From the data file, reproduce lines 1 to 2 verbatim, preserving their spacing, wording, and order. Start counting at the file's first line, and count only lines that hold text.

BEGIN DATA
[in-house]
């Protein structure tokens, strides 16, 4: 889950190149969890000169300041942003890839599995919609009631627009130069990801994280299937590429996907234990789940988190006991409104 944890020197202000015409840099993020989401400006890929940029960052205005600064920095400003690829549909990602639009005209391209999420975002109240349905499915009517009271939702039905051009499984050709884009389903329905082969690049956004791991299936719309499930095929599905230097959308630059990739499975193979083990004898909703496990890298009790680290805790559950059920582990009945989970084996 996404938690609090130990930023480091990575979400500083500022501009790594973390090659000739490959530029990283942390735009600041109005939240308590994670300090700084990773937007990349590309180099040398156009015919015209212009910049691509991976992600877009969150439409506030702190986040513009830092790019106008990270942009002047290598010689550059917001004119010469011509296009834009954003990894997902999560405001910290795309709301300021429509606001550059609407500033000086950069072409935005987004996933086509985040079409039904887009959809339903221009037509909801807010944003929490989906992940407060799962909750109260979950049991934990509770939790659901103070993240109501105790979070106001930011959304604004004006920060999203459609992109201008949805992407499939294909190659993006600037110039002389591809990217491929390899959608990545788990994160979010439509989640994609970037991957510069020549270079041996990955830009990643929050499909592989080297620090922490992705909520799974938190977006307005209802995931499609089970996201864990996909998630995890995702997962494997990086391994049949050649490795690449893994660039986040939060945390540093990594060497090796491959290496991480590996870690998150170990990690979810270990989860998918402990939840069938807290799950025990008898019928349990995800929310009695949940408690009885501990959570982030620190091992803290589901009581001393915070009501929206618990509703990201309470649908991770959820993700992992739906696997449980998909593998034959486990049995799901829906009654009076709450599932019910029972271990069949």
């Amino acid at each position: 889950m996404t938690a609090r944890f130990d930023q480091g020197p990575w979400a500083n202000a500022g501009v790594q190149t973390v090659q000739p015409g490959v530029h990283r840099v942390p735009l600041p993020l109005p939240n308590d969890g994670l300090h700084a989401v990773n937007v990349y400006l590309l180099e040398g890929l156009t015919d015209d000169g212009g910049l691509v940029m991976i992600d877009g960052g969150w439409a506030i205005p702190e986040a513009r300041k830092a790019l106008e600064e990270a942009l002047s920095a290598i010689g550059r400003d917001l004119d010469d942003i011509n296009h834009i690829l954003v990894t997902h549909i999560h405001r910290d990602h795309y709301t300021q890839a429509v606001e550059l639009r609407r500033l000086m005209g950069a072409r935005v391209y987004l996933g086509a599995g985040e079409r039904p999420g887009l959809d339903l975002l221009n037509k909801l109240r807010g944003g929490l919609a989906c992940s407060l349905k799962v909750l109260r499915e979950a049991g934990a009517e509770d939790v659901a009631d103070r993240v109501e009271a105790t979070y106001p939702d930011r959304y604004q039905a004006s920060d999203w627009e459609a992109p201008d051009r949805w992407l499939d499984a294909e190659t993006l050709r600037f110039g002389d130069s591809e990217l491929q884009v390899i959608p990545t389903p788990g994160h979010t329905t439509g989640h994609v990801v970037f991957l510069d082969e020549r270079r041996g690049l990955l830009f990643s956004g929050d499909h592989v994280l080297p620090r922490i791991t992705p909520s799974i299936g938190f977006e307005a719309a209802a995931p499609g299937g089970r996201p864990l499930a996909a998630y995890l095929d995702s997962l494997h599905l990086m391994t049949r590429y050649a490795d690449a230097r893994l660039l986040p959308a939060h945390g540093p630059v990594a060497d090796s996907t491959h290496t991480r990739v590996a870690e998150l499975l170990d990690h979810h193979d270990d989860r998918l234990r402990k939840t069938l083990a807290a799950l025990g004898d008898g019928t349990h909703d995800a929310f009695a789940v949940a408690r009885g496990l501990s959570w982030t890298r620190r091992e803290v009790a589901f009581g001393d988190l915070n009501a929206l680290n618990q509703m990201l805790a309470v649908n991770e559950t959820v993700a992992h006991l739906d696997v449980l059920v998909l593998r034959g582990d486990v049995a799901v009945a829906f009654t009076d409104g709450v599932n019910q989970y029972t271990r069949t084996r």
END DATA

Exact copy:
[in-house]
């Protein structure tokens, strides 16, 4: 889950190149969890000169300041942003890839599995919609009631627009130069990801994280299937590429996907234990789940988190006991409104 944890020197202000015409840099993020989401400006890929940029960052205005600064920095400003690829549909990602639009005209391209999420975002109240349905499915009517009271939702039905051009499984050709884009389903329905082969690049956004791991299936719309499930095929599905230097959308630059990739499975193979083990004898909703496990890298009790680290805790559950059920582990009945989970084996 996404938690609090130990930023480091990575979400500083500022501009790594973390090659000739490959530029990283942390735009600041109005939240308590994670300090700084990773937007990349590309180099040398156009015919015209212009910049691509991976992600877009969150439409506030702190986040513009830092790019106008990270942009002047290598010689550059917001004119010469011509296009834009954003990894997902999560405001910290795309709301300021429509606001550059609407500033000086950069072409935005987004996933086509985040079409039904887009959809339903221009037509909801807010944003929490989906992940407060799962909750109260979950049991934990509770939790659901103070993240109501105790979070106001930011959304604004004006920060999203459609992109201008949805992407499939294909190659993006600037110039002389591809990217491929390899959608990545788990994160979010439509989640994609970037991957510069020549270079041996990955830009990643929050499909592989080297620090922490992705909520799974938190977006307005209802995931499609089970996201864990996909998630995890995702997962494997990086391994049949050649490795690449893994660039986040939060945390540093990594060497090796491959290496991480590996870690998150170990990690979810270990989860998918402990939840069938807290799950025990008898019928349990995800929310009695949940408690009885501990959570982030620190091992803290589901009581001393915070009501929206618990509703990201309470649908991770959820993700992992739906696997449980998909593998034959486990049995799901829906009654009076709450599932019910029972271990069949």